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“Mother Earth is in intensive care”
This was a telling statement by Hitesh Mehta, one of the panelists for Wayaj’s Climate Week Responsible Travel Makers series. The three sessions during Climate Week New York 2020 addressed the issues of climate change in relation to travel and tourism. Each of the three discussions are available on the Wayaj YouTube channel and here is a summary of each one.
Day One: Climate change and tourism
The introduction to Climate Week NYC 2020 was led by Jeremy Smith, co-founder of Tourism Declares a Climate Emergency, author of Transforming Travel and Editor of travindy.com. He was joined by Logan Cohen and Nikki Mattei, the Wayaj sustainability team.
Jeremy was in no doubt that tourism has been greatly and adversely affected by climate change. Particularly in parts of the world where they rely heavily on tourism economically. Conversely, tourism is a part of the problem too with the carbon footprint of flying being high on the list of contributory factors.
- The potentially devastating effects of natural disasters
- The speed of human-driven climate change
- The areas of the world at most imminent risk from climate change
- Protecting those areas with the right balance between tourism and self-preservation
- How can tourism fit meaningfully into a world of climate migrants and coronavirus fears?
- Who will catalyze change: travelers, airlines, hotelier.
Day Two Climate Change and Social Justice.
It is an ironic dichotomy that the areas most affected by climate change are also the areas where tourism is such a vital part of their economy. They have the most to lose from the devastating and growing effects of global warming.
For this discussion Wayaj’s Logan Cohen was joined by Daphne Ewing-Chow Senior contributor at Forbes specialized in Caribbean tourism and food and sustainability as well as
Gabriel Minas Amaya who works with the Añangu Kichwa Community and has helped develop the Napo Wildlife Center Ecolodge in Ecuador.
During this session, you will hear from Daphne about tourism and sustainability in the Caribbean and how the luxury market is changing. Gabriel explains how ecotourism is actually having a positive effect in this part of the Amazon. Here are some of the highlights:
- Certain places have a low impact on a global level but per capita, they can be really high like the Caribbean islands
- Just because a country is small and subsequently has a low carbon footprint does not mean that there is no need to do anything on a personal level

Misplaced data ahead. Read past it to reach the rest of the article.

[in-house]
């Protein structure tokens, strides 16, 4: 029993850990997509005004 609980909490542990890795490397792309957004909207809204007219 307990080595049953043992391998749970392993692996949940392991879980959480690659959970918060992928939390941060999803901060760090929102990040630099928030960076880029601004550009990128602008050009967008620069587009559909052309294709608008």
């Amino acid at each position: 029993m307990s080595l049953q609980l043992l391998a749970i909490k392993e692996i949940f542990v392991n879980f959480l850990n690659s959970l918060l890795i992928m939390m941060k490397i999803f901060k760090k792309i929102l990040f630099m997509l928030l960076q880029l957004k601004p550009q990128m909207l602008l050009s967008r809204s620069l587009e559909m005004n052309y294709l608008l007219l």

- The perception of luxury is changing – it’s not just about immaculate golf courses and designer shopping – being involved in the local community and authentic experiences are now in vogue
- Humans are part of the ecosystem and not the rulers. We must show more respect for wildlife and its vital contribution to the world
- Ecotourism is actually helping to revive some indigenous skills.
Day Three: Tourism for the environment: what tourism operators are doing to protect the habitats that host them
Responsible tourism has been in existence for many years but now it can be center stage in the face of the climate crisis. Tourism operators and hoteliers can play a significant role in protecting the habitats and wildlife around them.
For this discussion, Wayaj’s Logan Cohen was joined by two experts in the field of ecotourism. Firstly, Hitesh Mehta, a Protected Area Planner, Landscape Architect, Architect and Interior Architect, recognised as one of the world’s leading authorities on sustainable tourism/ecotourism physical planning. As well as Sarah Boeckmann from Great Plains Conservation, a sustainable safari company based in South Africa.
The discussion focused on the key areas that tour operators and hoteliers can be proactively involved in protecting habitats and wildlife. Here is a preview of the topics covered:
- Creating buffers of land around national parks to allow for human expansion
- The 7 visible effects of climate change affecting wildlife
- Rates of extinction accelerated by humans as no time for adaptation
- How money from ecotourism is helping conservation
- The species which are most important for conservation?
- The innovations which are creating hope for the future?
- Ironically Covid has helped in some ways
- Everyone must play their part to save the planet.
For more information about our upcoming webinar programme, check out this page
This October 21st will be the next in the series where we feature two of our member hotels or resorts that have an exceptional sustainability program. Don’t miss this one featuring Bayah Reserve, Indonesia and Six Senses Zighy Bay, Oman